5 Things To Stop Doing On Your E-commerce Website
It’s important to see past individual design elements and focus on conversion rate, user experience, and performance metrics instead.
Web development has come a long way since its inception. Coding and marketing tools are very different from the ones used just a few years ago. Trends come and go, fads appear and disappear. Website design features gain and lose their “must-have” status. That’s why it’s important to see past individual design elements and focus on conversion rate, user experience, and performance metrics instead.
These are the 5 things to stop doing on your e-commerce website so that your customers have a great experience using it.
1. Quick View popups
Quick View popup is a popular feature that can be seen on many websites. 48% of the top 50 US-based e-commerce websites use it, so it must be helpful, right?
Quick View is supposed to be great for users. People can preview a product before committing to leave the main page and focus on that product’s description. However, this feature has several issues upon taking a closer look.
Many users confuse a Quick View popup with a product page. Yet the real loss occurs if the popup doesn’t have enough information about the product. They might miss additional important details as the shortened description just doesn’t explain everything the way the product page does. Many users click off the popup and move on to a different item because they assume that the product isn’t what they’re looking for. That’s how a business can lose a sale over a poorly done Quick View feature.
2. Image carousels in the header
Putting a slideshow on the main page is also one of those ideas that seem great on paper but don’t really work once implemented. Image carousels were meant to add some life to a pretty static home page. The slider was viewed as a way to employ multiple CTAs and highlight several offers at the same time.
There are UI (User Interface) implications as well. Image carousels look too much like ads. They rotate too fast for a consumer to read the sale information. Often they create visual clutter on the main page without offering much in return. Studies show that most people simply ignore them, and less than 1% of people actually click them. Additionally, they almost never comply with ADA, which potentially creates legal issues.
3. Too many popups
Website popups (or “overlays”) are used to introduce customers to a welcome offer and grab their e-mail address for the mailing list. They are helpful and useful, but having too many popups is a sure way to annoy your potential customers and make them click off your website. Most people tend to close them before even reading them.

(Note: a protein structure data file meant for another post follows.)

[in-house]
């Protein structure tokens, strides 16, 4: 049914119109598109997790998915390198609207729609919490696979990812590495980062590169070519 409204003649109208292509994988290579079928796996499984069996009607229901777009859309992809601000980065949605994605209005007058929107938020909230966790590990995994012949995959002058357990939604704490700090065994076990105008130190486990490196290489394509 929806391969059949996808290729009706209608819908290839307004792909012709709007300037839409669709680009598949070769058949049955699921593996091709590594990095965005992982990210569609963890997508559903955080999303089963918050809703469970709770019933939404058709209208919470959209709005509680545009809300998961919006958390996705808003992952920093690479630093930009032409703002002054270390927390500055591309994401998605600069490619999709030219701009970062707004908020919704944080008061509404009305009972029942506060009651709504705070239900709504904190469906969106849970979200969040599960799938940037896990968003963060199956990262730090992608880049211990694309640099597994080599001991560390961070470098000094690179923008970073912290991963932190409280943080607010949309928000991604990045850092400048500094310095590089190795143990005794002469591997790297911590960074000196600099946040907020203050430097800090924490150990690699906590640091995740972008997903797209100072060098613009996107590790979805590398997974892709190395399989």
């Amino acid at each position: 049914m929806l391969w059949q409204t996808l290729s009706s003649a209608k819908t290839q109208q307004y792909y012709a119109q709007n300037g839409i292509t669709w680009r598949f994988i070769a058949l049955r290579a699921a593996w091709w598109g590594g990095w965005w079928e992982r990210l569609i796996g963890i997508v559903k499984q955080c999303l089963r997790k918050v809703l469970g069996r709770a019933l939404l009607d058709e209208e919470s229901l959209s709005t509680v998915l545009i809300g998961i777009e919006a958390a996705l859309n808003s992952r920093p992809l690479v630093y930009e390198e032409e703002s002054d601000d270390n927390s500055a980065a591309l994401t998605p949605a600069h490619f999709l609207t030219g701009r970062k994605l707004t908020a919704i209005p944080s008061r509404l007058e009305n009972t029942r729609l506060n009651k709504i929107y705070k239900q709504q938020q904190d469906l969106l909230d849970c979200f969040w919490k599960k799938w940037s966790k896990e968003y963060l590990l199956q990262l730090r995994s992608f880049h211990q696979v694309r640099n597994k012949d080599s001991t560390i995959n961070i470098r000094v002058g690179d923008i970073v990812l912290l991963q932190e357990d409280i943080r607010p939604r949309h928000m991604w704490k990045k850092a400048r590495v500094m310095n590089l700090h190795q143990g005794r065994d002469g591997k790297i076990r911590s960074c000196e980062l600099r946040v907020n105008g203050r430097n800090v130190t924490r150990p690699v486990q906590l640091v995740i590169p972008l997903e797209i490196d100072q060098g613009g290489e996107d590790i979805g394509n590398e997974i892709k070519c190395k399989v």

Some brands opt to avoid popups altogether, focusing on product quality and business reputation rather than welcome discounts to close a sale.
4. Too much text
When customers visit your website for the first time, they want to know what you do and who you are at first glance. Nothing gets in the way of that more than a long bland block of text.
Text content can be extremely useful in various circumstances. It is great to add blog posts to your website for SEO and content marketing. And of course, products need to have well-written descriptions. However, large text blocks have no business being on the main homepage.
Users have neither time nor patience for anything but short snippets on the main homepage. Product lists and blog post previews should be designed to tease customers and make them want to know more. That’s the only way to make them stay and look at what you’re offering rather than click off out of boredom.
5. Using plugins that could easily be created with custom code
Anyone who’s ever created a Wordpress website is familiar with plugins. There are so many different ones, and they cover a lot of functionality that even the most specific themes would be missing out on!
Some plugins are extremely helpful as they are written by web developers who are passionate about their work. However, issues can occur when using them in combination with other plugins and programs.
First, they are written by a number of different people. Hence, not all plugins will work with each other smoothly. Compatibility issues are quite common when working with multiple plugins. Also, updating plugins and customizing them for your needs might be challenging since you don’t own the code, so your options might be limited.
You can always create custom code instead of loading someone else’s script. You can write your own code or hire a web design agency to create something unique and custom just for your website needs.
Website trends change. Design staples go out of fashion. It is important to analyze your website performance and see if the results you are getting correlate with your marketing goals. After all, your e-commerce website and its design are business tools, and no cool-looking feature is worth having your conversion rate drop.